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Yellow by academica
Chapter 9 : Chapter IX
 
Rating: MatureChapter Reviews: 2


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Hopefully today is the last time I’ll have to lie about this.

This was the thought that marched in steady circles around Cho’s mind as she Apparated behind St. Mungo’s Hospital and slipped inside the building. Being careful to avoid the bored gaze of the receptionist, she walked alongside a group of nurses, her pristine white dress blending in perfectly. Cho followed them all the way down the corridor until she saw the familiar alcove that led down to the potions dungeon. When she reached it, she slipped down the stairs with a few quiet clicks of her heels.

Oliver was waiting for her, with bright blue streaks on his apron.

“Good morning,” Cho said. “Thank you for working with my excursion schedule.”

“It wasn’t easy to get the doctors to come in on a Saturday.”

“I’ll bet,” she replied. “Have you been experimenting?”

“No, I just spilled the first couple of samples I tried to prepare for the committee,” he said, his cheeks becoming a bit pink. “I’m too nervous. My hands were shaking.”

“I’d imagine that’s a bad quality for a potioneer.”

“You could say that.” Oliver moved around the table, wiping up spills and checking to ensure that the few sample vials he’d managed to secure were tightly corked. “Are you nervous, Cho?”

“I don’t know. I’ve never done anything like this before,” she admitted. “Should I be?”

“Well, since you don’t have the possibility of a black mark on your record as a future Healer, I’d say not,” Oliver mused. “But if you start to feel anxious… think of it like an exam. You passed your Potions O.W.L., didn’t you?”

“Actually, I haven’t taken it yet. I’ll have to go back to school after the war.”

“Bloody hell, you’re too young to be involved in all this.”

His words hung in the air for a few moments, and she avoided his eyes. His tone wasn’t patronizing; what bothered her was the note of pity he hadn’t even tried to conceal. She wondered if the doctors on the committee would dismiss her so easily.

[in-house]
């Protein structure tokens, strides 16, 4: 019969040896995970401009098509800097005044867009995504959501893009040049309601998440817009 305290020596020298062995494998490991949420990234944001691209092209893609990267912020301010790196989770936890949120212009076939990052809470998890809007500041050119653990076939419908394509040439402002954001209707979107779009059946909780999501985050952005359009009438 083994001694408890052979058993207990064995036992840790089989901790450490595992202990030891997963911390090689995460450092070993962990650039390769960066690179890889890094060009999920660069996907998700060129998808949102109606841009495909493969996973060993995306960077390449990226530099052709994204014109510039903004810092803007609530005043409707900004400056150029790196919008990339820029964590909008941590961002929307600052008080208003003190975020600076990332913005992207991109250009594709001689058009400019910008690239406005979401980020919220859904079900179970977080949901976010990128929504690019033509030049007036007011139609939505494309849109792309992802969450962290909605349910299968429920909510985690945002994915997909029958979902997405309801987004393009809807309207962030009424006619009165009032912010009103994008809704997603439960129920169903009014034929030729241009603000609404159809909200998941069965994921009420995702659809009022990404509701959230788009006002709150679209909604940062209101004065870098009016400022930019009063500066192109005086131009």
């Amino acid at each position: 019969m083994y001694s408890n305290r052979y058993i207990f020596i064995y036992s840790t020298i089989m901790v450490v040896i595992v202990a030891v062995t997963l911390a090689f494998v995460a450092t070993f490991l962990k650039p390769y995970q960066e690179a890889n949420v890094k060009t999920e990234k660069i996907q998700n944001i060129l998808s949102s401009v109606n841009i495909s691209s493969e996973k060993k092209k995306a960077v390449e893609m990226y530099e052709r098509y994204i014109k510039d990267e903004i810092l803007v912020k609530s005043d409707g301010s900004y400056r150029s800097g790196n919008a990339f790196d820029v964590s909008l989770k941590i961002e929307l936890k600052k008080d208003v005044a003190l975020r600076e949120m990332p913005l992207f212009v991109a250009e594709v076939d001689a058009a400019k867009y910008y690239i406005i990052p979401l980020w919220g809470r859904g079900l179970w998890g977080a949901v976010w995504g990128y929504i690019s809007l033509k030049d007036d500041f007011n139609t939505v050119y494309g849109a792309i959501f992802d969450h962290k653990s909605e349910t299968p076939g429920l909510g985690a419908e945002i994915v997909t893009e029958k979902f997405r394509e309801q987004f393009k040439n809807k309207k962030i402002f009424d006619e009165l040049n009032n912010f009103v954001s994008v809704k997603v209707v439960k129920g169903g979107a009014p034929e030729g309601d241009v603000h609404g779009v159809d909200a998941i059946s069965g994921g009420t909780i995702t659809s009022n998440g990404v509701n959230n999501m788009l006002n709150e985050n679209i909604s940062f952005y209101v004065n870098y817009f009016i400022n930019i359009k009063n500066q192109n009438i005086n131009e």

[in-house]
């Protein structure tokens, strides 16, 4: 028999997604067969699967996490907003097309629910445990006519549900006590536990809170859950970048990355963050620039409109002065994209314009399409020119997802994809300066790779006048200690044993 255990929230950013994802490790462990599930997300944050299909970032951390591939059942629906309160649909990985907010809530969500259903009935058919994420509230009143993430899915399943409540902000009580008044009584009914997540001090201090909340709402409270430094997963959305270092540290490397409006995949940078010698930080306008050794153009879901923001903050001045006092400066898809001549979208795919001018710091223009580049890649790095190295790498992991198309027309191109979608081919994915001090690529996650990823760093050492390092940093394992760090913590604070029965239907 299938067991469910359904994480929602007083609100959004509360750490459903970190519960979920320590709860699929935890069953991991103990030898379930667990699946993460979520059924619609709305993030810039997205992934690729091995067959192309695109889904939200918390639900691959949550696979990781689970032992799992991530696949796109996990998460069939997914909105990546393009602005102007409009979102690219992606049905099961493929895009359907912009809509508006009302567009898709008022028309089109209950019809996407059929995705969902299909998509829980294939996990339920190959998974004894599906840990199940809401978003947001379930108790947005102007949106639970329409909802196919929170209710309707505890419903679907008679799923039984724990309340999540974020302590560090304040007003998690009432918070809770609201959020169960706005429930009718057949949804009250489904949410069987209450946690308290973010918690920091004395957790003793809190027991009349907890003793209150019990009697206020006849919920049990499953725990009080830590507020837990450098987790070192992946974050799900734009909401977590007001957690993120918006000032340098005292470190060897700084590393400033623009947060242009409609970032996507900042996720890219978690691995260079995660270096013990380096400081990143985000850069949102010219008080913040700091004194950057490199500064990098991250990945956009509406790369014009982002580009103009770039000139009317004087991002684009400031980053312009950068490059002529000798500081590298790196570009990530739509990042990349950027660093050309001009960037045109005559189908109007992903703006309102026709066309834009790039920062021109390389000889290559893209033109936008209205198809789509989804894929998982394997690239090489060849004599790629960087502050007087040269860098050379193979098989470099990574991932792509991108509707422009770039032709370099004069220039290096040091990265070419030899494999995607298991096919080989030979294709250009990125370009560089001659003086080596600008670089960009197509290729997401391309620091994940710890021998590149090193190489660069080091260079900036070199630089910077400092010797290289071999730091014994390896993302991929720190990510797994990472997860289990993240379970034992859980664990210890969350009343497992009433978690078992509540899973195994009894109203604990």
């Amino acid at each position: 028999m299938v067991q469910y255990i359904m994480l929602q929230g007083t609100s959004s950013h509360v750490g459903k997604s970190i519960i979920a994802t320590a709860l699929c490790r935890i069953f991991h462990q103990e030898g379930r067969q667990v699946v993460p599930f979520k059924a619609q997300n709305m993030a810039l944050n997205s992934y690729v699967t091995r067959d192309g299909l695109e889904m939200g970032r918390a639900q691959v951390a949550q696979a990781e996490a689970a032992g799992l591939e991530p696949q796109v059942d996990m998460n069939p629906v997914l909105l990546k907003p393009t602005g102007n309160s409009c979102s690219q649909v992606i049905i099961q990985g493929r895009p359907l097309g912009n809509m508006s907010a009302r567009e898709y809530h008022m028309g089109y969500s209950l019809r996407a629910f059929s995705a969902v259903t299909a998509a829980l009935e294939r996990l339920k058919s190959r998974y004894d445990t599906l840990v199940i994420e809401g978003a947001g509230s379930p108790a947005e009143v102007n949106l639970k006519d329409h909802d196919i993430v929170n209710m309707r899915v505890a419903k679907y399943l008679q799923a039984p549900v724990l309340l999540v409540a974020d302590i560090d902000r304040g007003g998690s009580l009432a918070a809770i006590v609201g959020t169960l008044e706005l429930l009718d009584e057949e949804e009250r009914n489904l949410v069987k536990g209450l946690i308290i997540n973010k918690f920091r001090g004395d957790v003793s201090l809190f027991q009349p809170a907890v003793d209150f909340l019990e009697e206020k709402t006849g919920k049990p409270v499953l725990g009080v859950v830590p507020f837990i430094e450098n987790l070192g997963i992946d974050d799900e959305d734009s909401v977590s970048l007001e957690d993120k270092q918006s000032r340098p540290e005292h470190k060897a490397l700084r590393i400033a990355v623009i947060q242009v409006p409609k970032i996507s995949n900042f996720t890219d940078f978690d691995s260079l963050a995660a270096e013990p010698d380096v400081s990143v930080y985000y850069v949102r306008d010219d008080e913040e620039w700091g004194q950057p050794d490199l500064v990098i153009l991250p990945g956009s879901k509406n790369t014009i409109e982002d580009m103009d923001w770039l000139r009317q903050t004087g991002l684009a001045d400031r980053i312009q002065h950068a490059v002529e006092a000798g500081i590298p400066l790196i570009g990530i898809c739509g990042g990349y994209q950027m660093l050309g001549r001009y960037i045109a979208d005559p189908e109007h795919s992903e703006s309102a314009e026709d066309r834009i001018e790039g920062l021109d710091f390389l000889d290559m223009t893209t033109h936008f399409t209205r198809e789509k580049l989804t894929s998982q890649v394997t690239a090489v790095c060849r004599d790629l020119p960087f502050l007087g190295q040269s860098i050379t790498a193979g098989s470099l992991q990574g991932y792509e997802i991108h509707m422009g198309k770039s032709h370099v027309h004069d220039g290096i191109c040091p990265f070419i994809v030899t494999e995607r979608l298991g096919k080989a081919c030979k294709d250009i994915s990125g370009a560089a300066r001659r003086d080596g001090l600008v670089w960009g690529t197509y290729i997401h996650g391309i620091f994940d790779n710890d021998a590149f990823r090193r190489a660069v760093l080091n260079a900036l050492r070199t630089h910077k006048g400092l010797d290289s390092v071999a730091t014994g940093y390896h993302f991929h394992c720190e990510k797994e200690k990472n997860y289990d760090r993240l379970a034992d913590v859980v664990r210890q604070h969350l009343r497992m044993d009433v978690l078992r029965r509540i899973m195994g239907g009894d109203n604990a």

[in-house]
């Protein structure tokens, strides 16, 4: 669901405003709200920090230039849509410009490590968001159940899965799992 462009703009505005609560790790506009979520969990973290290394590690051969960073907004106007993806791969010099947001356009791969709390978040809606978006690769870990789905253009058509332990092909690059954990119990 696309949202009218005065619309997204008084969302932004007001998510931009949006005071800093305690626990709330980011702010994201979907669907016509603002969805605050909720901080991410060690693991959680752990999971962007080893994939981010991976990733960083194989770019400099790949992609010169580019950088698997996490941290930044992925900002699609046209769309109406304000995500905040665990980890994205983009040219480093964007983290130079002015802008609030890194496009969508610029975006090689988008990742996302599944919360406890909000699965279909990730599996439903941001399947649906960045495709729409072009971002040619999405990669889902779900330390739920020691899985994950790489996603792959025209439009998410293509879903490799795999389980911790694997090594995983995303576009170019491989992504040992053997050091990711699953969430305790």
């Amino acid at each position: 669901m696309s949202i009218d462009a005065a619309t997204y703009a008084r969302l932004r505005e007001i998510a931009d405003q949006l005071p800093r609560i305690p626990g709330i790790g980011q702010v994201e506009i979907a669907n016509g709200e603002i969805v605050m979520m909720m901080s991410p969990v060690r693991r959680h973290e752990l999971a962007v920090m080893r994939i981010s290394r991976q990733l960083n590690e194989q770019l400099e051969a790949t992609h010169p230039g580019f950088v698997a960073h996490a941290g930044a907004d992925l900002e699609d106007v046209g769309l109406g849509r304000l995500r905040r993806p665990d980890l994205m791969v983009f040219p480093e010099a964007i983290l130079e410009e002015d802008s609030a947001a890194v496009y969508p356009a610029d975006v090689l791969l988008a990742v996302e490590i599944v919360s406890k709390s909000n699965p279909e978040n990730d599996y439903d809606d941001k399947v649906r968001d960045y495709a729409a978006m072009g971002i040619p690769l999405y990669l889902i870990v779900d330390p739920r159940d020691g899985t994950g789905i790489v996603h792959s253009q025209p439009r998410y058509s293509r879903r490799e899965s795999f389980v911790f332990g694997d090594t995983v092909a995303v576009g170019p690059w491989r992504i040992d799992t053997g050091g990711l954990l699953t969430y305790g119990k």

She cleared her throat, fishing a piece of parchment out of her pocket. “I made a list of side effects.” She handed it to him.

“Good,” he said, taking it. “Stomachache—that I knew about, right?”

Cho nodded.

“A headache?”

“That developed a few hours after the third dose. I think two was enough.”

“I suspected as much. Anything more serious, like loss of consciousness, heart palpitations, anything like that?”

“No, nothing that he told me about.”

“Excellent.” Oliver folded the list up again. “These are all fairly typical with any of the potions that we use. I don’t think they’ll be noteworthy to the doctors.”

“Great,” Cho replied.

“Well, we should get going,” Oliver took off his apron, taking a significantly cleaner lab coat off of the back of the door and putting it on over his shirt and tie. “How would you like me to introduce you?”

“Don’t worry. I’ll take care of it.”

Oliver grinned at her. “Come on, then. We don’t want to be late.”

**

If Cho wasn’t nervous standing in the dark laboratory with Oliver, she was certainly feeling it now, surrounded by bright lights and windows and accomplished Healers.

She forced her eyes over to the left, where Oliver was showing the doctors a vial of the potion, while the other vials were being passed thoughtfully from hand to hand. “The blue color comes from the addition of cerebrospinal fluid from the Welsh Green. Typically, of course, we would use the blood of this creature in burn cream, but the fluid has been shown to have specific benefits for healing of aerosol burns…”

“Interesting,” said a healer with a black goatee. “Did your companion help you come up with this formula?”

“Not exactly,” Oliver admitted. “I—Cho, perhaps this would be a good time to introduce yourself.”